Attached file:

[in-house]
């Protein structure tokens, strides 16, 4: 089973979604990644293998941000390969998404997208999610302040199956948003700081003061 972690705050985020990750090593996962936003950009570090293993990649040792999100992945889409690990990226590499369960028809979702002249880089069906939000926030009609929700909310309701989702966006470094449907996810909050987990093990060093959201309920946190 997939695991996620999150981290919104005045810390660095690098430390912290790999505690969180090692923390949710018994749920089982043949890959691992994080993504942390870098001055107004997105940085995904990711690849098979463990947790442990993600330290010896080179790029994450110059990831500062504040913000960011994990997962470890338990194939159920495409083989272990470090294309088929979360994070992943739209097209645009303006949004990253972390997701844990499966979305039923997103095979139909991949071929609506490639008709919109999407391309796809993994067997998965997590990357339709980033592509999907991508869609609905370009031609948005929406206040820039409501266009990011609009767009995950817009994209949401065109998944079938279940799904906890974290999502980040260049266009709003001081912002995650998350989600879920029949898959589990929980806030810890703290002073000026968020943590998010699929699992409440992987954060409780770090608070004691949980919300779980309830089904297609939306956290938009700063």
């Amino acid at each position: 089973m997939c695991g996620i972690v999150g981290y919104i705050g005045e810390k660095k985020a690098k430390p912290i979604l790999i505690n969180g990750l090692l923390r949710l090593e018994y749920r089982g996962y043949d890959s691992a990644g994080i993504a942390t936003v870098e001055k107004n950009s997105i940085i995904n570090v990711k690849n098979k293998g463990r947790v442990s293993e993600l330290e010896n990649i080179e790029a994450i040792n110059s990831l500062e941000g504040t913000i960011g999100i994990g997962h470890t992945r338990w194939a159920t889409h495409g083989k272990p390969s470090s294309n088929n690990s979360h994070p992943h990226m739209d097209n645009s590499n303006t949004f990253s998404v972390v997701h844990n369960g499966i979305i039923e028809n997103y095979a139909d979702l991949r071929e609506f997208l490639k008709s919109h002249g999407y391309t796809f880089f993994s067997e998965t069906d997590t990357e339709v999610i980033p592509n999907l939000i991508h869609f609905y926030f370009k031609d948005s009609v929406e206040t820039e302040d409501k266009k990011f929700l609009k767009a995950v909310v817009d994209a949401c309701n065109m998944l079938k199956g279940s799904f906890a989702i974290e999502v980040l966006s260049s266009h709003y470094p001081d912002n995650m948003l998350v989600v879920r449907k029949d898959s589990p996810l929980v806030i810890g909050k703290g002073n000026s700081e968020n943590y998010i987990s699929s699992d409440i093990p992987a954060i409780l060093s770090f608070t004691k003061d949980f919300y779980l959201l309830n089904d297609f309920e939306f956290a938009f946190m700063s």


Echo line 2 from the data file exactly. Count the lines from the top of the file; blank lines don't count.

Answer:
């Protein structure tokens, strides 16, 4: 089973979604990644293998941000390969998404997208999610302040199956948003700081003061 972690705050985020990750090593996962936003950009570090293993990649040792999100992945889409690990990226590499369960028809979702002249880089069906939000926030009609929700909310309701989702966006470094449907996810909050987990093990060093959201309920946190 997939695991996620999150981290919104005045810390660095690098430390912290790999505690969180090692923390949710018994749920089982043949890959691992994080993504942390870098001055107004997105940085995904990711690849098979463990947790442990993600330290010896080179790029994450110059990831500062504040913000960011994990997962470890338990194939159920495409083989272990470090294309088929979360994070992943739209097209645009303006949004990253972390997701844990499966979305039923997103095979139909991949071929609506490639008709919109999407391309796809993994067997998965997590990357339709980033592509999907991508869609609905370009031609948005929406206040820039409501266009990011609009767009995950817009994209949401065109998944079938279940799904906890974290999502980040260049266009709003001081912002995650998350989600879920029949898959589990929980806030810890703290002073000026968020943590998010699929699992409440992987954060409780770090608070004691949980919300779980309830089904297609939306956290938009700063």